Beginners Guides: Installing Windows Vista
Learn the in's and out's of upgrading to Windows Vista; from a fresh install to configuring RAID, we'll guide you though the steps.
Installing Microsoft Windows operating systems has never
been too hard, but Windows Vista's install process does differ in several ways
from that of Windows XP, especially when it comes to handling hard drive selection, partitioning and
formatting. This PCSTATS Beginners Guide will help you through the process of installing Windows
Vista, from start to finish. We'll talk about all the common ways of
installing Windows Vista, including fresh and upgrade installations as well as
RAID and custom partition creation.
As you've probably heard by now, Windows Vista has some
serious system requirements, considerably more exclusive than Windows XP
equivalent back in the day. Here's what you will need to play with
Microsoft's latest operating system.
configuration for all versions is as follows:
An 800 MHz Intel or AMD
processor, 512MB of memory (RAM), 20GB of available hard drive space, and super
VGA graphics card capable of 800x600 resolution (literally any videocard made in
the last 12 years). Of course, any version of Windows Vista will run (and look)
like a pig on a PC with these most basic of specs, but it will install.
To have a good experience with Windows Vista Basic, PCSTATS recommends at least a 1GHz
processor (Intel or AMD), a minimum 1GB of RAM and a videocard with at least 32MB of
video memory for high-resolution display. To work properly with the AeroGlass
interface in the other versions of Vista, a DirectX9 capable videocard with 128MB
of memory is what the doctor ordered.
If you want the Windows Vista Home Premium, Business or Ultimate versions to work
well on your PC with all the trimmings, you're into more serious hardware
PCSTATS recommends a dual-core processor (Intel or AMD), 2GB of RAM,
a Direct X9 capable graphics card with at least 128MB of video memory and a
hard drive with 80GB free disk space.
The golden rule for Vista performance is: Add more RAM! Windows
Vista derives much more benefit from increasing the system memory past 1GB than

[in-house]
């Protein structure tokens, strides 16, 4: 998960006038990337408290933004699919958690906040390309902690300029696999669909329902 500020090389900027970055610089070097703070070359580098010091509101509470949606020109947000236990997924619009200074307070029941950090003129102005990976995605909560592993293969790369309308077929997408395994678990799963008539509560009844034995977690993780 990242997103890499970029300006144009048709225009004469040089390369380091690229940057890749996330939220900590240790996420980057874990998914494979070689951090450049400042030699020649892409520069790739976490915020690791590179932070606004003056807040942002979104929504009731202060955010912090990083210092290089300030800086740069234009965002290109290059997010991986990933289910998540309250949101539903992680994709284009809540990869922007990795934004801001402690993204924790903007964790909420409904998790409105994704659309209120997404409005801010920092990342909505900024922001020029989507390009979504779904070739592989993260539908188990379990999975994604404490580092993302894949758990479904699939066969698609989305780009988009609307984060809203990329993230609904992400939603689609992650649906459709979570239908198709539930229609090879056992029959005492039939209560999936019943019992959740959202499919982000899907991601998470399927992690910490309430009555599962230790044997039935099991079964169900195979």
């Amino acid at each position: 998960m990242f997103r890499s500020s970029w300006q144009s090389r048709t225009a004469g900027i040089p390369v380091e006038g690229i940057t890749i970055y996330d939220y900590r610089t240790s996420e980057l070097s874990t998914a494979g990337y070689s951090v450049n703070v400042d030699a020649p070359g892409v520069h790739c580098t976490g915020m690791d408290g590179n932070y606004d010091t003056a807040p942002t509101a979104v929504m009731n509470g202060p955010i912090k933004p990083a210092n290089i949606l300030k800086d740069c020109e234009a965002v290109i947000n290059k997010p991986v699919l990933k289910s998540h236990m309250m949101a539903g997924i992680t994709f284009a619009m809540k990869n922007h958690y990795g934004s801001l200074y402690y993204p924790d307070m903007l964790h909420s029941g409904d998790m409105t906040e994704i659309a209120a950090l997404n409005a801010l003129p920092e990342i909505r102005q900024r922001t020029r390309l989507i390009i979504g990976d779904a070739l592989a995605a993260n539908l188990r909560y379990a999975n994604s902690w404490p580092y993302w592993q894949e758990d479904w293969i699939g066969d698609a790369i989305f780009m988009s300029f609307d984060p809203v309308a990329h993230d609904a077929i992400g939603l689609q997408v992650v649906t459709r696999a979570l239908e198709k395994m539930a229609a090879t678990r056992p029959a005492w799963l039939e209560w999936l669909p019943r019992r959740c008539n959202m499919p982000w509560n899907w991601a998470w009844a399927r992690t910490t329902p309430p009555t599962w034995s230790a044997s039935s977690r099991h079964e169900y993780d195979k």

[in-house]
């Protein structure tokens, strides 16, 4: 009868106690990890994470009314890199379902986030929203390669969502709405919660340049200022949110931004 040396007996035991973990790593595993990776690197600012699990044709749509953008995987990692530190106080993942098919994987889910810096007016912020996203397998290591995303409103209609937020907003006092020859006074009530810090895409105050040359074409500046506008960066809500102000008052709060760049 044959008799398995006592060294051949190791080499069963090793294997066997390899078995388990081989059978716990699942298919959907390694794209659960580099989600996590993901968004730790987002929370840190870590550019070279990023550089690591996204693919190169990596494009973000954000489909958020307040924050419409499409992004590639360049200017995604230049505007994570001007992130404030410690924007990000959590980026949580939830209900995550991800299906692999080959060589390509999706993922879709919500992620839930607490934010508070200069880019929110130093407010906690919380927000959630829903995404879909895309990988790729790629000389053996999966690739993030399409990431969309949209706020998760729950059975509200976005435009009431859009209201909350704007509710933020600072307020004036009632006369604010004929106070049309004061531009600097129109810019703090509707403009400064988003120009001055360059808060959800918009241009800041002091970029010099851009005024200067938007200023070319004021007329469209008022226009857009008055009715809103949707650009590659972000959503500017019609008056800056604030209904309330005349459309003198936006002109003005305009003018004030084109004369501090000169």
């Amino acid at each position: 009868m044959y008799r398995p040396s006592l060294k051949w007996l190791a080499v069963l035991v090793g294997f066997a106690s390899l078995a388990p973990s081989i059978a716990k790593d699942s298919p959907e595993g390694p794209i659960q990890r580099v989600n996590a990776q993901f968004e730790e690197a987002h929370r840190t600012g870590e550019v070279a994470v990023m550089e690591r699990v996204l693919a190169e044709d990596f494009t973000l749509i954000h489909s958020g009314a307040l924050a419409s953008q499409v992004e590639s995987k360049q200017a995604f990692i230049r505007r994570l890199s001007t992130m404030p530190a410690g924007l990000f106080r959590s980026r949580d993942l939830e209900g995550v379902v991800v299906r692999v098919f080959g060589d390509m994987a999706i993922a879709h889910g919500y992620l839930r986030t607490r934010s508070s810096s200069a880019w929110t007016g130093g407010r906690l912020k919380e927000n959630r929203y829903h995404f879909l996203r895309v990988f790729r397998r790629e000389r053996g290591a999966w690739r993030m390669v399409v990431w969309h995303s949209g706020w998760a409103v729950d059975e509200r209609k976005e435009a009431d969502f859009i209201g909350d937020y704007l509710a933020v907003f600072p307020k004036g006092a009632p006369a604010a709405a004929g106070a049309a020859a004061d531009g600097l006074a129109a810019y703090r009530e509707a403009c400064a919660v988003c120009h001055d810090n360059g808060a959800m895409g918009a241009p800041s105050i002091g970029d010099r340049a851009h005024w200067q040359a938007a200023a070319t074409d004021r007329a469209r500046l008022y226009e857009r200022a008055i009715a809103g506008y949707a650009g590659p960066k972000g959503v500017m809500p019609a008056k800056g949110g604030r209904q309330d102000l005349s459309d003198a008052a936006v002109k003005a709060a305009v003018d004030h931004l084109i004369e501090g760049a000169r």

Windows XP did, and since computer memory is cheaper now than it has ever been,
Slam in the RAM!
The four faces of Windows Vista
There are a bewildering variety of Vista variants out
there, or so it seems at first. There is Vista Basic, Vista Home Premium, Vista Business and Vista Ultimate, all
of which are available in either 32 or 64-bit versions to add
to the complexity. What Vista version should you choose? Which one
should you avoid if at all possible? Those are good questions, so let's break it down by each
of the variants.
Microsoft Windows Vista Basic:
The only real reason to choose Vista Basic is if you are on
a budget and really are not interested in the extras and graphical niceties of
the Home Premium version. There is no real performance difference since you can
easily strip Home Premium of its graphical frills for more performance on
low-end computers. Most notably, Vista Basic lacks the proper codecs for DVD
playback, but this isn't hard to
Microsoft Windows Vista Home
Recommended for 90% of home users. Does
everything you could want in a home operating system, only lacking the ability
to connect to server-based networks and a few other utilities such as remote
desktop and the Vista Ultimate extras
Microsoft Windows Vista Business:
If you plan to use Vista in a Server environment, it's
this version or Vista Ultimate. Otherwise, business is not ideally
configured out of the box for home use and lacks the Media Center
Microsoft Windows Vista Ultimate:
The 'everything but the kitchen sink' version (and
apparently the sink will be made available as downloadable content).
Should be purchased if you don't want to worry about missing any useful features
from the other versions, or if you want access to both server-based networking
and Vista media center. The 'extras' that come with Vista Ultimate are
definitely not worth the price premium otherwise.
Microsoft Windows Vista 32 or 64
If you have purchased (or plan to purchase) a retail box
version of Vista, this is a moot question since you will get both 32 and 64-bit
options. If you are buying an OEM version (licensed to one computer only)
with a new computer, you will need to choose between the two.
32-bit Windows Vista has the advantage of much greater
compatibility with existing software and hardware. It's drawback is that, like
Windows XP, it can only properly utilize a little more than 3GB
of system memory, no matter how much you may have physically installed in the computer.
This is due to the Physical Address Extensions (PAE) limitation.
64-bit Windows Vista can recognize more memory than you can possibly install
in a typical modern home computer, but suffers from slightly less solid driver
support and has serious compatibility issues with a range of programs written
for 32-bit Windows versions. Support is only going to get better though,
and performance does improve overall.
In general, PCSTATS recommends 32-bit Windows Vista for most users.
Depending on the state of the computer you wish to
install Windows Vista on to, there are different steps to follow. In this Guide
we'll be focusing on a clean Windows Vista installation, Installing Vista over
an older Windows installation, Vista installation with RAID and Upgrading to
Windows Vista. The topic of dual-booting Windows Vista is also touched upon, but more on that later.
Up first, how to install Vista onto a brand new
computer, or an older PC with a blank hard drive. It doesn't matter if the
hard drive is formatted or not, Vista isn't as picky as past operating systems.